Starting a new business, especially a small one, can sometimes lead to opportunities to mix up your money. For example, you need to put gas in your company vehicle but forgot your company credit card, so pay for it with your personal one instead.
Or when you get home, your child reminds you they need $50 for the weekend trip you said they could go on. You didn’t have time to get to the bank, so just give them it out of the cash a customer paid you earlier in the day. You consider it’s all ‘your money” at the end of the day.
Failing to keep your finances separate could jeopardize your personal assets
Many people choose a more formal business entity rather than a sole proprietorship to protect their personal assets in the event of business problems. They make it legally clear that they and their assets are not the same as the business and its assets.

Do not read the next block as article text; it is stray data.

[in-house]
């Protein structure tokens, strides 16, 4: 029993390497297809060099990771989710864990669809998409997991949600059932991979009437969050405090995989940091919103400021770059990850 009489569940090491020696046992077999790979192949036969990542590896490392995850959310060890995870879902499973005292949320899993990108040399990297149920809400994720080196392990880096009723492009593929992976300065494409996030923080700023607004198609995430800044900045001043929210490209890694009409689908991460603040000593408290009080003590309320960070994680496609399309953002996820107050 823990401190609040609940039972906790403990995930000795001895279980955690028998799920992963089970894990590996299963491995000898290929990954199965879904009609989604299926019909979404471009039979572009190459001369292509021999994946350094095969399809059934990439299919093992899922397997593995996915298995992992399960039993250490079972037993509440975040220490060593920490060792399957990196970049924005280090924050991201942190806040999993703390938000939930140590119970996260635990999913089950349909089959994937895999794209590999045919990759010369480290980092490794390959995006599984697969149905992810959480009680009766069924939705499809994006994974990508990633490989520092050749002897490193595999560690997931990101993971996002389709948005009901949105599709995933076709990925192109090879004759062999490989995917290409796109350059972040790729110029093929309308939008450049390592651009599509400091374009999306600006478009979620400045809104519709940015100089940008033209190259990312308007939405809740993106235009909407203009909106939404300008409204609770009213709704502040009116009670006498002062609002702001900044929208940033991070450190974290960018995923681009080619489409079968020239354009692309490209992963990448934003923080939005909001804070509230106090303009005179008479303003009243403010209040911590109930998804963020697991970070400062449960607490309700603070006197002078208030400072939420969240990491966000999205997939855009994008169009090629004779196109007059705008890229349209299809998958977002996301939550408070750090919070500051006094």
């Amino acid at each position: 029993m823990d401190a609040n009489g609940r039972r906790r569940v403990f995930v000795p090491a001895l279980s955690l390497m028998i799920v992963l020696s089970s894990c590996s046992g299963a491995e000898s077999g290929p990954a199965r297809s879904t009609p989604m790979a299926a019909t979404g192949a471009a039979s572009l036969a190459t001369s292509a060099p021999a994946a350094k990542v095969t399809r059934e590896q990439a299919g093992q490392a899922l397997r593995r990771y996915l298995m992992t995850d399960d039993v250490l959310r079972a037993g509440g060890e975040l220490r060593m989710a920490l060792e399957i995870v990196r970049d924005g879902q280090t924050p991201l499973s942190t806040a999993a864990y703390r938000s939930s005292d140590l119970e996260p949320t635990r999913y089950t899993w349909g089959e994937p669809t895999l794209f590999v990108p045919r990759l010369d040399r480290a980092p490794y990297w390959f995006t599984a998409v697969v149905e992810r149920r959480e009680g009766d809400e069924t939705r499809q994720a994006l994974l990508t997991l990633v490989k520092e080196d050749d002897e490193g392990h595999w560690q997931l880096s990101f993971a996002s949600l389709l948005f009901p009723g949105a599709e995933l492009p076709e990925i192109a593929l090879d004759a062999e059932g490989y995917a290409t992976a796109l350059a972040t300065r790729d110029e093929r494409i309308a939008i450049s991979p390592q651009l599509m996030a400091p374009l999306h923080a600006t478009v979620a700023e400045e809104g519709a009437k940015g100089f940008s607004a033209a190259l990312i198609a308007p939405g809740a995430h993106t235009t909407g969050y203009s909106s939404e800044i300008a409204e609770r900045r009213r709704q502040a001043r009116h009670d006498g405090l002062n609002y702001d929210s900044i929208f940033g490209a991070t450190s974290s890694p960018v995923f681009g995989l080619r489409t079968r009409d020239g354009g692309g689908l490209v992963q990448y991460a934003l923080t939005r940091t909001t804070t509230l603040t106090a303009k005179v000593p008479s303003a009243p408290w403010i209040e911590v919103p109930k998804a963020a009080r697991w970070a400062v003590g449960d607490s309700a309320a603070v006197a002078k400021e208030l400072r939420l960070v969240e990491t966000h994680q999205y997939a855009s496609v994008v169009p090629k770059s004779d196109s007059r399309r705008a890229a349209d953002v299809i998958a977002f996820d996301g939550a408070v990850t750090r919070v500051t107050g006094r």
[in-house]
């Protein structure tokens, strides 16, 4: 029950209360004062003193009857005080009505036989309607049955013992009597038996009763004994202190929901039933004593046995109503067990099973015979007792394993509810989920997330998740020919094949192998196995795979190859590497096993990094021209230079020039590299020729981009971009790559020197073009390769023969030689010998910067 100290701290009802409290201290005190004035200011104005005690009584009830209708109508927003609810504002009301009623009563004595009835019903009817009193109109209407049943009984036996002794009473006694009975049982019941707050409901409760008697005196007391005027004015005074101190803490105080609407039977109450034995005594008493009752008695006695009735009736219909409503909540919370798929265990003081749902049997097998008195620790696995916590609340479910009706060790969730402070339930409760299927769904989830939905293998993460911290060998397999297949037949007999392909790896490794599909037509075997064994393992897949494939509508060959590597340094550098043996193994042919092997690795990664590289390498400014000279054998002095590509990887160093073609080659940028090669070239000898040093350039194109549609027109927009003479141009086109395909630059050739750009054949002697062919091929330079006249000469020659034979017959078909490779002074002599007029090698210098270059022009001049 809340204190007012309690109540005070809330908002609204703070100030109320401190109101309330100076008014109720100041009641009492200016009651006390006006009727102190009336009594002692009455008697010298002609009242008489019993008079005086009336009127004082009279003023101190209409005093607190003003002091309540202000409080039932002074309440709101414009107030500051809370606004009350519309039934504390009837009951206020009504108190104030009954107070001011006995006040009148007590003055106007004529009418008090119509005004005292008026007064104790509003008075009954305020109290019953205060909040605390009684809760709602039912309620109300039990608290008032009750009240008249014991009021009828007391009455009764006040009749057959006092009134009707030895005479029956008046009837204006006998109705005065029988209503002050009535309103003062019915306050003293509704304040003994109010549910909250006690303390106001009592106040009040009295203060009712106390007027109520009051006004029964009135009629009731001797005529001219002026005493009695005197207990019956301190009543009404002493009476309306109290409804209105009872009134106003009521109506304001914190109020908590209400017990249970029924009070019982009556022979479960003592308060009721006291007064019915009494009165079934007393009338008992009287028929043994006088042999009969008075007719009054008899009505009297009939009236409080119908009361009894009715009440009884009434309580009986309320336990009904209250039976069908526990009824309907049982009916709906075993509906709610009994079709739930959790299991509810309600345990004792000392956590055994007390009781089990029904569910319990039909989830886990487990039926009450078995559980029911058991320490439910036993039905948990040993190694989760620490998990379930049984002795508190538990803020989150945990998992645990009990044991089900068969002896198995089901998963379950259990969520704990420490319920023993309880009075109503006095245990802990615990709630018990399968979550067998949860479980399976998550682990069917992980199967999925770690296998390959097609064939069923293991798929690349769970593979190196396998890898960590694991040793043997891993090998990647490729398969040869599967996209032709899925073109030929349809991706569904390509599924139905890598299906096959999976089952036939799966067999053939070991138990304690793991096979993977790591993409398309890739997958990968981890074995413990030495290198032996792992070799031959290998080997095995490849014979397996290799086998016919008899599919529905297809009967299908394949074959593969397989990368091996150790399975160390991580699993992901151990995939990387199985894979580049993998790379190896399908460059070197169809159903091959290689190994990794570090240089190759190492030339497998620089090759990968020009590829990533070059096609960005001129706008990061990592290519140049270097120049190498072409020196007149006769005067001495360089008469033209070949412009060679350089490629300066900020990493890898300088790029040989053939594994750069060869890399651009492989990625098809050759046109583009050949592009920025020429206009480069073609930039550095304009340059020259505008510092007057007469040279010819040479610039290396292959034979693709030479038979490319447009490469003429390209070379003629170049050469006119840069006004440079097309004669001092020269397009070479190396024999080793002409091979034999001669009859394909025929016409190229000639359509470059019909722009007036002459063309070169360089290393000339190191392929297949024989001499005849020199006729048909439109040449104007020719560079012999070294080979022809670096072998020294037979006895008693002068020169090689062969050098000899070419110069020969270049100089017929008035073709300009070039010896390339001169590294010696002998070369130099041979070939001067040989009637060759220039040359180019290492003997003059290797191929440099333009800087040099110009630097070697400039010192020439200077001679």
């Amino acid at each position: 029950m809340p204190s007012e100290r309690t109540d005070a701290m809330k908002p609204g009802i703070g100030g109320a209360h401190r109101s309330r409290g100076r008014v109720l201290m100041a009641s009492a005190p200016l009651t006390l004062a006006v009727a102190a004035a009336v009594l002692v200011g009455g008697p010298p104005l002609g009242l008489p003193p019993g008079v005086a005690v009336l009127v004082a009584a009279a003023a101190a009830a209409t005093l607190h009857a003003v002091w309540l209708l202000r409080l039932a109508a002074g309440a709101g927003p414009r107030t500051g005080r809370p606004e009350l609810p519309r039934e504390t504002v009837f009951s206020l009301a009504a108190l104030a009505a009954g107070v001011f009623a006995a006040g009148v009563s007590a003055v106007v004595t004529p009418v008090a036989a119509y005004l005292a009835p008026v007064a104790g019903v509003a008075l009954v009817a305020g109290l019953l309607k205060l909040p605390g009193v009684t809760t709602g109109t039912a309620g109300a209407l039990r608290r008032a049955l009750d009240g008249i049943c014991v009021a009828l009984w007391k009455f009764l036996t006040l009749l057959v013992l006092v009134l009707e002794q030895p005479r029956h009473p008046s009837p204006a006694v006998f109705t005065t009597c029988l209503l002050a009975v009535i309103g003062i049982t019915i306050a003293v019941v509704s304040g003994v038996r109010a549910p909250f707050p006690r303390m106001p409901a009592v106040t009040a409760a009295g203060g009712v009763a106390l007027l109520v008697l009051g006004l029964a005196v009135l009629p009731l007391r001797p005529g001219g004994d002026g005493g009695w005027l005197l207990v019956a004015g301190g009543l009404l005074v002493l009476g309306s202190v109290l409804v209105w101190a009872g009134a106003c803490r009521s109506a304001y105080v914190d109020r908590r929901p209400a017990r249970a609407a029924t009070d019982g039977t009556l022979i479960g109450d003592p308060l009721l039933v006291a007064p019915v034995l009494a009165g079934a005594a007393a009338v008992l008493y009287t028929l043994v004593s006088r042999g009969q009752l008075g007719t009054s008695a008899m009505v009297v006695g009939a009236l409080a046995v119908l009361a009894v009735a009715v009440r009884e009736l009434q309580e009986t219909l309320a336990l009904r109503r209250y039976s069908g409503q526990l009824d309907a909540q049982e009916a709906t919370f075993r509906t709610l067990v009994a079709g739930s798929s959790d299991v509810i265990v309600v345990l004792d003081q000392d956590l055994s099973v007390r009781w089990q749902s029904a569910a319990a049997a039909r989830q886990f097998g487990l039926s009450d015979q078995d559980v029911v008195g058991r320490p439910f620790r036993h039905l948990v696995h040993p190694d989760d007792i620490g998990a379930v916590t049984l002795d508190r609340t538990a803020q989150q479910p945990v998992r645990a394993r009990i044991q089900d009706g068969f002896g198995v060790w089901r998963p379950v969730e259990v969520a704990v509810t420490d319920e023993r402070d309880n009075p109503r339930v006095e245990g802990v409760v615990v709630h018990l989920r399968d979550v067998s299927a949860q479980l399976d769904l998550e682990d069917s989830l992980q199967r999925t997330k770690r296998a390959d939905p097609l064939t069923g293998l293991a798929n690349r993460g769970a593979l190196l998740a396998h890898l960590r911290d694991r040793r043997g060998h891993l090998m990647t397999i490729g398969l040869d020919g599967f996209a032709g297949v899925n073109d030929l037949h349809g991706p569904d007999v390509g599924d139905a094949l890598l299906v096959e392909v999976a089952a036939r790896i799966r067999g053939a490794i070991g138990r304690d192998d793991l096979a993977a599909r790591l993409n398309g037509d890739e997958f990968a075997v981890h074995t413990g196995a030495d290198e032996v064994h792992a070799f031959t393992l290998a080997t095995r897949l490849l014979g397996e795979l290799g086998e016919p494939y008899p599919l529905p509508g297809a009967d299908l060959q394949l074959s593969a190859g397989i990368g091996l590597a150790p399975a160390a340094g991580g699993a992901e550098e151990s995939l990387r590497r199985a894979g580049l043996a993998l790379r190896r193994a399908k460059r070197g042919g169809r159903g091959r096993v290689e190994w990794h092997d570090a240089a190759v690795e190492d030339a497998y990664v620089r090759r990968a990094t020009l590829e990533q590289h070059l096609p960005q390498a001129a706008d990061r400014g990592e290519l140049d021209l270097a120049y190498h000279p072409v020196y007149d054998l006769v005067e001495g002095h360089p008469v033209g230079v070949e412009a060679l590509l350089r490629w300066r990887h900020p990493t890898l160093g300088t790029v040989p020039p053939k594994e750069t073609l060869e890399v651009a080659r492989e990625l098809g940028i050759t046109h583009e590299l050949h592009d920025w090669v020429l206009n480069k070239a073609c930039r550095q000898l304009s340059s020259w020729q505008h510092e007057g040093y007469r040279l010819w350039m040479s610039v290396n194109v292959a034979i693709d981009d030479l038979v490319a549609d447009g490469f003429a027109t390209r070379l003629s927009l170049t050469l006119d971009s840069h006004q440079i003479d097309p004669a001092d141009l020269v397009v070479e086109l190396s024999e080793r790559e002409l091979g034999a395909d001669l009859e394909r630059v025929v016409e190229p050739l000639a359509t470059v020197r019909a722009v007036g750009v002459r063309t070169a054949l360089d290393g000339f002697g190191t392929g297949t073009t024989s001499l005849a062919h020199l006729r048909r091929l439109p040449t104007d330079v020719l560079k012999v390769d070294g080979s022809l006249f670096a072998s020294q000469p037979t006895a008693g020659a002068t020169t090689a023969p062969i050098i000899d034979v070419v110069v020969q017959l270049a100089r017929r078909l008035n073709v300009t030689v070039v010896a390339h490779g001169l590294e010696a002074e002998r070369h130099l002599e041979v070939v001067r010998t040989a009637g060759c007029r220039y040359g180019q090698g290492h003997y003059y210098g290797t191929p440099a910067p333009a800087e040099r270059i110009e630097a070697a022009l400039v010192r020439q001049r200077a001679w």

If they mix up their finances, a court may find the two are, in fact, one. It’s known as commingling. Basically, it means the two sets of assets are mixed to the point where it is hard to distinguish what money belongs in which category. That means the person’s personal assets may be in jeopardy if the business loses a legal dispute.
Commingling will also complicate your accounts
Accurate reporting of your accounts to the IRS is crucial, and mixing personal and business money will make that harder to get right. It could even lead to investigations, fines and even charges.
If you encounter problems due to mixing your personal and business funds, you may need to learn more about your legal options.